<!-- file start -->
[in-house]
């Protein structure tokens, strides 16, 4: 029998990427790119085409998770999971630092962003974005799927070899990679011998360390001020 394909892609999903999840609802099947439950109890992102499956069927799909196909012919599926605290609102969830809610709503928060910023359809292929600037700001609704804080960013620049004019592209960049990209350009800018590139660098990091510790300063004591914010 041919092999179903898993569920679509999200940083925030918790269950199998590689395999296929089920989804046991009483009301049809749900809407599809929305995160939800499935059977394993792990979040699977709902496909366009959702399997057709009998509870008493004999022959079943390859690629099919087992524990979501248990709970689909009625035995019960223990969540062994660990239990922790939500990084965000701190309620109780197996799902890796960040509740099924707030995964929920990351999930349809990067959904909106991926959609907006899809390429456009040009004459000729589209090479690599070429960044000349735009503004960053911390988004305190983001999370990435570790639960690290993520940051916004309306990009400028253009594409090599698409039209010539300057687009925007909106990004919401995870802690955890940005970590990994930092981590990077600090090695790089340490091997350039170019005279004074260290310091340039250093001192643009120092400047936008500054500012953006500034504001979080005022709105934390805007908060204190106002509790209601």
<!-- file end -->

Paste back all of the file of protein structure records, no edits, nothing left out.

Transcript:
[in-house]
């Protein structure tokens, strides 16, 4: 029998990427790119085409998770999971630092962003974005799927070899990679011998360390001020 394909892609999903999840609802099947439950109890992102499956069927799909196909012919599926605290609102969830809610709503928060910023359809292929600037700001609704804080960013620049004019592209960049990209350009800018590139660098990091510790300063004591914010 041919092999179903898993569920679509999200940083925030918790269950199998590689395999296929089920989804046991009483009301049809749900809407599809929305995160939800499935059977394993792990979040699977709902496909366009959702399997057709009998509870008493004999022959079943390859690629099919087992524990979501248990709970689909009625035995019960223990969540062994660990239990922790939500990084965000701190309620109780197996799902890796960040509740099924707030995964929920990351999930349809990067959904909106991926959609907006899809390429456009040009004459000729589209090479690599070429960044000349735009503004960053911390988004305190983001999370990435570790639960690290993520940051916004309306990009400028253009594409090599698409039209010539300057687009925007909106990004919401995870802690955890940005970590990994930092981590990077600090090695790089340490091997350039170019005279004074260290310091340039250093001192643009120092400047936008500054500012953006500034504001979080005022709105934390805007908060204190106002509790209601």